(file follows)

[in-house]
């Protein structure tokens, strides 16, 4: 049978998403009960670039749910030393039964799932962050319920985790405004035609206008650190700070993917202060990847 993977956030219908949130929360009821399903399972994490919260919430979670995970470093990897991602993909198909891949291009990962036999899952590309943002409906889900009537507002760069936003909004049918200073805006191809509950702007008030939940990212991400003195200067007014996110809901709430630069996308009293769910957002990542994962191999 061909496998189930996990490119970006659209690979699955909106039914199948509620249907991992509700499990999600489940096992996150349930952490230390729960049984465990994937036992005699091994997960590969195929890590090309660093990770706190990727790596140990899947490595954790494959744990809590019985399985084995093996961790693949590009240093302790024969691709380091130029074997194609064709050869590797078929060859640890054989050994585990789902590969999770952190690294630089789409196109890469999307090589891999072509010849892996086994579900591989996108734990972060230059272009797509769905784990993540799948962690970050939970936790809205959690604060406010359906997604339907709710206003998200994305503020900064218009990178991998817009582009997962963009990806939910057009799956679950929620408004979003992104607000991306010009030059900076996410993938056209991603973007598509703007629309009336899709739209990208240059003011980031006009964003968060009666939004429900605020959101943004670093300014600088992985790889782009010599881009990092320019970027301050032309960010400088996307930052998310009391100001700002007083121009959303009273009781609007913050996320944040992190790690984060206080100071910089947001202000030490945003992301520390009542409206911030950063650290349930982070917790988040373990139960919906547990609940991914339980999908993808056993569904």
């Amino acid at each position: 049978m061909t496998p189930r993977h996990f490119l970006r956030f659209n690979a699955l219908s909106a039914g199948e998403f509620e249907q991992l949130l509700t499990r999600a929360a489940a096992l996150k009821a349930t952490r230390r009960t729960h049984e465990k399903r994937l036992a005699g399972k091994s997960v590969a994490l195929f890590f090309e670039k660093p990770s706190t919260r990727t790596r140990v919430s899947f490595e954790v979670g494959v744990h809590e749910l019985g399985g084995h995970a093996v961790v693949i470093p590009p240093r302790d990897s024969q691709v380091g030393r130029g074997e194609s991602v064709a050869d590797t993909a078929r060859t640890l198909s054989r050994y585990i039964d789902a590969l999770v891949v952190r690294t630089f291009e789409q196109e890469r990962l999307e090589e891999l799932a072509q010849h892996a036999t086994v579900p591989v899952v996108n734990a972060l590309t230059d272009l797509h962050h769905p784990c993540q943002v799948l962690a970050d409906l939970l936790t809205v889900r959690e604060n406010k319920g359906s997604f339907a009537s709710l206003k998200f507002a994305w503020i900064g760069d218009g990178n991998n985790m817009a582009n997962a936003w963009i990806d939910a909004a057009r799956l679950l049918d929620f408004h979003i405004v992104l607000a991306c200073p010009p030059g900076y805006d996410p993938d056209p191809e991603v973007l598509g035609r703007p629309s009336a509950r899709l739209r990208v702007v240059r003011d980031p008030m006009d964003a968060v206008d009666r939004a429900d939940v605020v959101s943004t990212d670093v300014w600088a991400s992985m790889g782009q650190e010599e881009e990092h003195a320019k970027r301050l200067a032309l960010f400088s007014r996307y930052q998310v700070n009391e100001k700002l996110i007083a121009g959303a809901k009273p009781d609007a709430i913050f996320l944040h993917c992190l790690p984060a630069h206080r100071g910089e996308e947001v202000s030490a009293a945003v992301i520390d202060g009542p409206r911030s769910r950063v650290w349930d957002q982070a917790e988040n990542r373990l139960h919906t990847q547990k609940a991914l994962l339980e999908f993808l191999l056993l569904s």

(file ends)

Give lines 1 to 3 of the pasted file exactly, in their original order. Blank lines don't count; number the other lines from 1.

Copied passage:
[in-house]
């Protein structure tokens, strides 16, 4: 049978998403009960670039749910030393039964799932962050319920985790405004035609206008650190700070993917202060990847 993977956030219908949130929360009821399903399972994490919260919430979670995970470093990897991602993909198909891949291009990962036999899952590309943002409906889900009537507002760069936003909004049918200073805006191809509950702007008030939940990212991400003195200067007014996110809901709430630069996308009293769910957002990542994962191999 061909496998189930996990490119970006659209690979699955909106039914199948509620249907991992509700499990999600489940096992996150349930952490230390729960049984465990994937036992005699091994997960590969195929890590090309660093990770706190990727790596140990899947490595954790494959744990809590019985399985084995093996961790693949590009240093302790024969691709380091130029074997194609064709050869590797078929060859640890054989050994585990789902590969999770952190690294630089789409196109890469999307090589891999072509010849892996086994579900591989996108734990972060230059272009797509769905784990993540799948962690970050939970936790809205959690604060406010359906997604339907709710206003998200994305503020900064218009990178991998817009582009997962963009990806939910057009799956679950929620408004979003992104607000991306010009030059900076996410993938056209991603973007598509703007629309009336899709739209990208240059003011980031006009964003968060009666939004429900605020959101943004670093300014600088992985790889782009010599881009990092320019970027301050032309960010400088996307930052998310009391100001700002007083121009959303009273009781609007913050996320944040992190790690984060206080100071910089947001202000030490945003992301520390009542409206911030950063650290349930982070917790988040373990139960919906547990609940991914339980999908993808056993569904």
């Amino acid at each position: 049978m061909t496998p189930r993977h996990f490119l970006r956030f659209n690979a699955l219908s909106a039914g199948e998403f509620e249907q991992l949130l509700t499990r999600a929360a489940a096992l996150k009821a349930t952490r230390r009960t729960h049984e465990k399903r994937l036992a005699g399972k091994s997960v590969a994490l195929f890590f090309e670039k660093p990770s706190t919260r990727t790596r140990v919430s899947f490595e954790v979670g494959v744990h809590e749910l019985g399985g084995h995970a093996v961790v693949i470093p590009p240093r302790d990897s024969q691709v380091g030393r130029g074997e194609s991602v064709a050869d590797t993909a078929r060859t640890l198909s054989r050994y585990i039964d789902a590969l999770v891949v952190r690294t630089f291009e789409q196109e890469r990962l999307e090589e891999l799932a072509q010849h892996a036999t086994v579900p591989v899952v996108n734990a972060l590309t230059d272009l797509h962050h769905p784990c993540q943002v799948l962690a970050d409906l939970l936790t809205v889900r959690e604060n406010k319920g359906s997604f339907a009537s709710l206003k998200f507002a994305w503020i900064g760069d218009g990178n991998n985790m817009a582009n997962a936003w963009i990806d939910a909004a057009r799956l679950l049918d929620f408004h979003i405004v992104l607000a991306c200073p010009p030059g900076y805006d996410p993938d056209p191809e991603v973007l598509g035609r703007p629309s009336a509950r899709l739209r990208v702007v240059r003011d980031p008030m006009d964003a968060v206008d009666r939004a429900d939940v605020v959101s943004t990212d670093v300014w600088a991400s992985m790889g782009q650190e010599e881009e990092h003195a320019k970027r301050l200067a032309l960010f400088s007014r996307y930052q998310v700070n009391e100001k700002l996110i007083a121009g959303a809901k009273p009781d609007a709430i913050f996320l944040h993917c992190l790690p984060a630069h206080r100071g910089e996308e947001v202000s030490a009293a945003v992301i520390d202060g009542p409206r911030s769910r950063v650290w349930d957002q982070a917790e988040n990542r373990l139960h919906t990847q547990k609940a991914l994962l339980e999908f993808l191999l056993l569904s």